The Samsung Galaxy S7 is this year’s device to beat: a showstopper, a juggernaut. But there’s one problem with it: it’s incredibly boring. It’s proof that smartphones have hit a dead end and that something needs to be done to make them exciting again.
Earlier this week, Samsung began releasing a series of YouTube videos intended to poor fuel into the Galaxy S7 hype engine. This Seven Days of Unboxing campaign provides a humorous look at a series of unlikely creatures being given 30 minutes inside a futuristic box containing a Galaxy S7. One such fortunate creature was a llama named Kuzco.
Following Kuzco’s half-hour examination of the device, he wields a paintbrush in his little llama mouth and attempts to portray what he witnessed inside that closed-off box. He produces a series of colored smears that, while showing a deft understanding of negative space, tell us nothing about the phone.
These videos are fun, but they also expose a deeper problem: there’s nothing exciting to see when unboxing a Samsung Galaxy S7.
The Galaxy S7 looks exactly the same as the Galaxy S6. It’s on par with when Shreddies released Diamond Shreddies, except the joke is entirely on us this time. What we’ve got is a slightly more rectangular home button and a marginally flatter camera bump. Oh, the edges of the screen are a bit more curved, too. Ultimately, any casual observer would struggle to tell it apart from the S6.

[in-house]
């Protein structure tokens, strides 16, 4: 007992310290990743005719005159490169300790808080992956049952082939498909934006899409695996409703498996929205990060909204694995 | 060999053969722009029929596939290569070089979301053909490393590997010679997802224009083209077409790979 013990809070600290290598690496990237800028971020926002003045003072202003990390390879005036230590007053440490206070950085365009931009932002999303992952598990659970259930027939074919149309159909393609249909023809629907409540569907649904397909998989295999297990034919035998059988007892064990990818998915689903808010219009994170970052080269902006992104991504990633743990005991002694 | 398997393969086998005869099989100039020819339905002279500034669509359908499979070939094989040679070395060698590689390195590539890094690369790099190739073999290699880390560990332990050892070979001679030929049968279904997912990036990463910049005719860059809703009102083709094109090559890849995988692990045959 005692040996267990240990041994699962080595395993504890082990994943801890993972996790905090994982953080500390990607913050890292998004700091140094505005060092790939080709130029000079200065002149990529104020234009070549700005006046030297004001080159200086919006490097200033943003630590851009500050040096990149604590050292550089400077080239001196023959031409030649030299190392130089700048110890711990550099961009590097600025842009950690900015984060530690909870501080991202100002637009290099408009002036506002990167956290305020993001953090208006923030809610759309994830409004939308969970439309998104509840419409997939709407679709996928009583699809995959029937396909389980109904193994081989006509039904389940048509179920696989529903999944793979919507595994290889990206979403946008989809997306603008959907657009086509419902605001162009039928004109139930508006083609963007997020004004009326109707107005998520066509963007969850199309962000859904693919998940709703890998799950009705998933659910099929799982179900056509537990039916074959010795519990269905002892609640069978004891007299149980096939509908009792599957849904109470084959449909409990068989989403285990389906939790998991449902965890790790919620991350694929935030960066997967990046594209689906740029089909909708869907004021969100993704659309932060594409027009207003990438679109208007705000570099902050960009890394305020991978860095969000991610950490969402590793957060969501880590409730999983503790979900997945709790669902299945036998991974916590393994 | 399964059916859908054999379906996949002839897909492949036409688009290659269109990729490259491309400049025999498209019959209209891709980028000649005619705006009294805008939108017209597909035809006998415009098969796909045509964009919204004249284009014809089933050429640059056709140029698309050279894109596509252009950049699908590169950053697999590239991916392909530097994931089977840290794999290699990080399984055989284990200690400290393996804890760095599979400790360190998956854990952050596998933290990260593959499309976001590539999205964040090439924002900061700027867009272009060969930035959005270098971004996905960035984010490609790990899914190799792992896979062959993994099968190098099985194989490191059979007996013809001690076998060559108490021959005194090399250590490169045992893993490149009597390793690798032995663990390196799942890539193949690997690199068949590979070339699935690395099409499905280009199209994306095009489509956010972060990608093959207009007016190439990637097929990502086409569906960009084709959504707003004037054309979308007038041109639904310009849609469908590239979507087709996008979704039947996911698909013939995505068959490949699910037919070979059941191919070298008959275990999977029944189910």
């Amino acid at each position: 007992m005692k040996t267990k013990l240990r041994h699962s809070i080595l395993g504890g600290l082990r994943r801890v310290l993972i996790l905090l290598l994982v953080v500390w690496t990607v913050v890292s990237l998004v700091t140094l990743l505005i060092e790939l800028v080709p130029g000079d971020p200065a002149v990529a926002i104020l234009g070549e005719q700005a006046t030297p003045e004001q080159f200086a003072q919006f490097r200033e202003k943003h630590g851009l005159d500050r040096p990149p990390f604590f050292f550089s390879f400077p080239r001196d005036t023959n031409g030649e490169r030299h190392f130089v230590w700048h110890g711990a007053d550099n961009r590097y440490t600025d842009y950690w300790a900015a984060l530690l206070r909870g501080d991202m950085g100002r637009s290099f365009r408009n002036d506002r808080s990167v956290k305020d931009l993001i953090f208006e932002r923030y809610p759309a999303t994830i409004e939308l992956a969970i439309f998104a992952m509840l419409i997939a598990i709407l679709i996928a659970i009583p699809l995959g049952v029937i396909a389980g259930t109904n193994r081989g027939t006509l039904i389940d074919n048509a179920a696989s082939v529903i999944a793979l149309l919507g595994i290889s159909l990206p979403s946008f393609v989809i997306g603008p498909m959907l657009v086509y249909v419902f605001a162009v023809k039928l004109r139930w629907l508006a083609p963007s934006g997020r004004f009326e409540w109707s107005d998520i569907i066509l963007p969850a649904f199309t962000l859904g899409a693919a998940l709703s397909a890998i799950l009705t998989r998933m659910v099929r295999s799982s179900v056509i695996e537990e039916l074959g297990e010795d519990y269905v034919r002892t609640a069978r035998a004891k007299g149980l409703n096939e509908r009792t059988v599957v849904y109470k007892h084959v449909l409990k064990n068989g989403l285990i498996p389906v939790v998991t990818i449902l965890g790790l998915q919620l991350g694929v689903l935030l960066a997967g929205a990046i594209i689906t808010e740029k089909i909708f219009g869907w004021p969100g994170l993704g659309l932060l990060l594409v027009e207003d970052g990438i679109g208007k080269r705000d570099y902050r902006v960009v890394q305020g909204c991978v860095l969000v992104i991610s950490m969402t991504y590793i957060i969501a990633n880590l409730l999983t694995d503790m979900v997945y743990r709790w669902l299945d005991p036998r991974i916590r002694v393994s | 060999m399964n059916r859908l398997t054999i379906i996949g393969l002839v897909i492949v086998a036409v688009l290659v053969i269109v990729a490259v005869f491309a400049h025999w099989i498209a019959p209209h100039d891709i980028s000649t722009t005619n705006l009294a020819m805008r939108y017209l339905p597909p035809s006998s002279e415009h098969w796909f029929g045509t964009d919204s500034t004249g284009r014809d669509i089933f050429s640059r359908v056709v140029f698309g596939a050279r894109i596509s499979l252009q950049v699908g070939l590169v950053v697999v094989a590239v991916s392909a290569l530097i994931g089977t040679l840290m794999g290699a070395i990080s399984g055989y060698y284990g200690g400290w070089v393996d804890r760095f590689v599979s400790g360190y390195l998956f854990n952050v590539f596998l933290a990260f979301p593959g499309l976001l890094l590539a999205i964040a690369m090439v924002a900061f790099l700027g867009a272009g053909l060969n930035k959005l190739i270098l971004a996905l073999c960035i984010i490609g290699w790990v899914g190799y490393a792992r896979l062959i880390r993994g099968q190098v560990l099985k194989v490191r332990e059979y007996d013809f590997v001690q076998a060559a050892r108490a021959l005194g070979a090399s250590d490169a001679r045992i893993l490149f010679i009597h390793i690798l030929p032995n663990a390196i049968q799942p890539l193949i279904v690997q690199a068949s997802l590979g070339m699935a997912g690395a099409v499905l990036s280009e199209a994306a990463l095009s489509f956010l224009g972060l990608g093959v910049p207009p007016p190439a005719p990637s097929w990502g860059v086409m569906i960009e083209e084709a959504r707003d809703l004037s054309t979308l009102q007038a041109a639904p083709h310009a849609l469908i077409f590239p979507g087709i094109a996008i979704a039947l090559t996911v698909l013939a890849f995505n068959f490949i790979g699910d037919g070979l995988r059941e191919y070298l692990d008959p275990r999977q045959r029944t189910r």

Samsung made the decision to keep the design the same, essentially, to save money, following in the footsteps of Apple, who release phones with much the same design every year and reap in 95 percent of the smartphone industry’s profits.
For Samsung, the move makes financial sense in the short term, but does it in the long term? Personally, I own a Galaxy S6 and have absolutely no inclination to buy a Galaxy S7. Without something interesting, worth taking note of, what, other than habit, will encourage people to buy or upgrade to the new Galaxy S7 or the S8 next year?
Even Samsung knows its main features aren’t exciting